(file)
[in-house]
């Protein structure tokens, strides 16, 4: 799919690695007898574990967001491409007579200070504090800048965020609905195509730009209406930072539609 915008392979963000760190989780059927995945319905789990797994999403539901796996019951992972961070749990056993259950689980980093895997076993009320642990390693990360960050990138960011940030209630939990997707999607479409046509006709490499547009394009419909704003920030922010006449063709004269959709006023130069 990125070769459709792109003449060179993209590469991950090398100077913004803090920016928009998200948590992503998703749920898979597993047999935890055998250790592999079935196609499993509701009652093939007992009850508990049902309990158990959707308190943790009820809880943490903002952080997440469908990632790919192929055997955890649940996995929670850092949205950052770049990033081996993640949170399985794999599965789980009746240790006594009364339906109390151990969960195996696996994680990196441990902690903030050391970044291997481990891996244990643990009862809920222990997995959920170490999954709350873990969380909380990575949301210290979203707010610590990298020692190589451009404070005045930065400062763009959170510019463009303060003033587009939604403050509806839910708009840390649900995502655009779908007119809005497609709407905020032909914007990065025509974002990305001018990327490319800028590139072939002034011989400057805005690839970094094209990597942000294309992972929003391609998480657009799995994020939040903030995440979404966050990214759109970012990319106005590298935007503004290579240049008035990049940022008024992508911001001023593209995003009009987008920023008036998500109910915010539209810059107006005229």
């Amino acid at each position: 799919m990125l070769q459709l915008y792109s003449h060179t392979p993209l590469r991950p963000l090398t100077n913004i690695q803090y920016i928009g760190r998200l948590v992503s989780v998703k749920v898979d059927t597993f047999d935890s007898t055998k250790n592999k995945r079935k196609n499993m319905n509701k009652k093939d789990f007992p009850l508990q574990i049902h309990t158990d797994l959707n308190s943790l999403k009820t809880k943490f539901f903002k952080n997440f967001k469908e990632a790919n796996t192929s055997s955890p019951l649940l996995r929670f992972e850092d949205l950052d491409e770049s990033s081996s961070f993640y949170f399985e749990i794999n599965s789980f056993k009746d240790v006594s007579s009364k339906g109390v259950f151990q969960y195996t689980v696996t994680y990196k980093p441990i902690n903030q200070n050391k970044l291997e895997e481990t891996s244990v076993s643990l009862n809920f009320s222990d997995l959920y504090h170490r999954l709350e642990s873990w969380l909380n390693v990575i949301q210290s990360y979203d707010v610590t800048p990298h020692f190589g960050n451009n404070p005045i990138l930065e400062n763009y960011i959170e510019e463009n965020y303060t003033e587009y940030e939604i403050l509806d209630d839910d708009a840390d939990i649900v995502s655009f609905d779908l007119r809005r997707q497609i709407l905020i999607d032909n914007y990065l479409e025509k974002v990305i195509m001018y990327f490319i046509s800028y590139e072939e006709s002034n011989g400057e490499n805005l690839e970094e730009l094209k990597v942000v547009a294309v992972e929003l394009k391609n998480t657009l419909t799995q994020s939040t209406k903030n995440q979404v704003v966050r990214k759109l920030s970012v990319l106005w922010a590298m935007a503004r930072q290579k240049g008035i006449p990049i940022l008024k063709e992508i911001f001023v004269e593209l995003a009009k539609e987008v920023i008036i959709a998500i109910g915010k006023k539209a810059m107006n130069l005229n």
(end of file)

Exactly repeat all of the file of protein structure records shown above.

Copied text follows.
[in-house]
């Protein structure tokens, strides 16, 4: 799919690695007898574990967001491409007579200070504090800048965020609905195509730009209406930072539609 915008392979963000760190989780059927995945319905789990797994999403539901796996019951992972961070749990056993259950689980980093895997076993009320642990390693990360960050990138960011940030209630939990997707999607479409046509006709490499547009394009419909704003920030922010006449063709004269959709006023130069 990125070769459709792109003449060179993209590469991950090398100077913004803090920016928009998200948590992503998703749920898979597993047999935890055998250790592999079935196609499993509701009652093939007992009850508990049902309990158990959707308190943790009820809880943490903002952080997440469908990632790919192929055997955890649940996995929670850092949205950052770049990033081996993640949170399985794999599965789980009746240790006594009364339906109390151990969960195996696996994680990196441990902690903030050391970044291997481990891996244990643990009862809920222990997995959920170490999954709350873990969380909380990575949301210290979203707010610590990298020692190589451009404070005045930065400062763009959170510019463009303060003033587009939604403050509806839910708009840390649900995502655009779908007119809005497609709407905020032909914007990065025509974002990305001018990327490319800028590139072939002034011989400057805005690839970094094209990597942000294309992972929003391609998480657009799995994020939040903030995440979404966050990214759109970012990319106005590298935007503004290579240049008035990049940022008024992508911001001023593209995003009009987008920023008036998500109910915010539209810059107006005229």
């Amino acid at each position: 799919m990125l070769q459709l915008y792109s003449h060179t392979p993209l590469r991950p963000l090398t100077n913004i690695q803090y920016i928009g760190r998200l948590v992503s989780v998703k749920v898979d059927t597993f047999d935890s007898t055998k250790n592999k995945r079935k196609n499993m319905n509701k009652k093939d789990f007992p009850l508990q574990i049902h309990t158990d797994l959707n308190s943790l999403k009820t809880k943490f539901f903002k952080n997440f967001k469908e990632a790919n796996t192929s055997s955890p019951l649940l996995r929670f992972e850092d949205l950052d491409e770049s990033s081996s961070f993640y949170f399985e749990i794999n599965s789980f056993k009746d240790v006594s007579s009364k339906g109390v259950f151990q969960y195996t689980v696996t994680y990196k980093p441990i902690n903030q200070n050391k970044l291997e895997e481990t891996s244990v076993s643990l009862n809920f009320s222990d997995l959920y504090h170490r999954l709350e642990s873990w969380l909380n390693v990575i949301q210290s990360y979203d707010v610590t800048p990298h020692f190589g960050n451009n404070p005045i990138l930065e400062n763009y960011i959170e510019e463009n965020y303060t003033e587009y940030e939604i403050l509806d209630d839910d708009a840390d939990i649900v995502s655009f609905d779908l007119r809005r997707q497609i709407l905020i999607d032909n914007y990065l479409e025509k974002v990305i195509m001018y990327f490319i046509s800028y590139e072939e006709s002034n011989g400057e490499n805005l690839e970094e730009l094209k990597v942000v547009a294309v992972e929003l394009k391609n998480t657009l419909t799995q994020s939040t209406k903030n995440q979404v704003v966050r990214k759109l920030s970012v990319l106005w922010a590298m935007a503004r930072q290579k240049g008035i006449p990049i940022l008024k063709e992508i911001f001023v004269e593209l995003a009009k539609e987008v920023i008036i959709a998500i109910g915010k006023k539209a810059m107006n130069l005229n």